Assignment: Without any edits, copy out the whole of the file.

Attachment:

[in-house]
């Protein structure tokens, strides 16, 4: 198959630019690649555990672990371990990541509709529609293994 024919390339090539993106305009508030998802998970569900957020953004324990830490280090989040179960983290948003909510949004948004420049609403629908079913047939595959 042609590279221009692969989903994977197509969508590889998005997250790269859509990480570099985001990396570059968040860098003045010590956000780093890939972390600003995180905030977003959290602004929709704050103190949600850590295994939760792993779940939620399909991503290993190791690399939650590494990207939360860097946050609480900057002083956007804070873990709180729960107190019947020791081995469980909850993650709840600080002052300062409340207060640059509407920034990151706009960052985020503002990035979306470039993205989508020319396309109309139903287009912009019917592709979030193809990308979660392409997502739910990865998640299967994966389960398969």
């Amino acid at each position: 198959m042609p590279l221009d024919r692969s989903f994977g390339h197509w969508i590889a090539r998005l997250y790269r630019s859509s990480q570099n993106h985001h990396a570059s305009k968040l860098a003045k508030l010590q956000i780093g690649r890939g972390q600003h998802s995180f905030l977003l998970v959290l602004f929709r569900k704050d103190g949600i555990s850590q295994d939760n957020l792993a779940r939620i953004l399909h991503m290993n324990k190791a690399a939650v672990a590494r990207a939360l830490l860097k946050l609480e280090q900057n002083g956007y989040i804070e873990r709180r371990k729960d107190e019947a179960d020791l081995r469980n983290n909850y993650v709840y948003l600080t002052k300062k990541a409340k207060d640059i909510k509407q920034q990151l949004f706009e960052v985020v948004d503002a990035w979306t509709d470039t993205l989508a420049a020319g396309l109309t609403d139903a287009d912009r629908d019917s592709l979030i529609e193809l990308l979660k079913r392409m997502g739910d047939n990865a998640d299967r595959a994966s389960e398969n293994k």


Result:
[in-house]
């Protein structure tokens, strides 16, 4: 198959630019690649555990672990371990990541509709529609293994 024919390339090539993106305009508030998802998970569900957020953004324990830490280090989040179960983290948003909510949004948004420049609403629908079913047939595959 042609590279221009692969989903994977197509969508590889998005997250790269859509990480570099985001990396570059968040860098003045010590956000780093890939972390600003995180905030977003959290602004929709704050103190949600850590295994939760792993779940939620399909991503290993190791690399939650590494990207939360860097946050609480900057002083956007804070873990709180729960107190019947020791081995469980909850993650709840600080002052300062409340207060640059509407920034990151706009960052985020503002990035979306470039993205989508020319396309109309139903287009912009019917592709979030193809990308979660392409997502739910990865998640299967994966389960398969």
């Amino acid at each position: 198959m042609p590279l221009d024919r692969s989903f994977g390339h197509w969508i590889a090539r998005l997250y790269r630019s859509s990480q570099n993106h985001h990396a570059s305009k968040l860098a003045k508030l010590q956000i780093g690649r890939g972390q600003h998802s995180f905030l977003l998970v959290l602004f929709r569900k704050d103190g949600i555990s850590q295994d939760n957020l792993a779940r939620i953004l399909h991503m290993n324990k190791a690399a939650v672990a590494r990207a939360l830490l860097k946050l609480e280090q900057n002083g956007y989040i804070e873990r709180r371990k729960d107190e019947a179960d020791l081995r469980n983290n909850y993650v709840y948003l600080t002052k300062k990541a409340k207060d640059i909510k509407q920034q990151l949004f706009e960052v985020v948004d503002a990035w979306t509709d470039t993205l989508a420049a020319g396309l109309t609403d139903a287009d912009r629908d019917s592709l979030i529609e193809l990308l979660k079913r392409m997502g739910d047939n990865a998640d299967r595959a994966s389960e398969n293994k």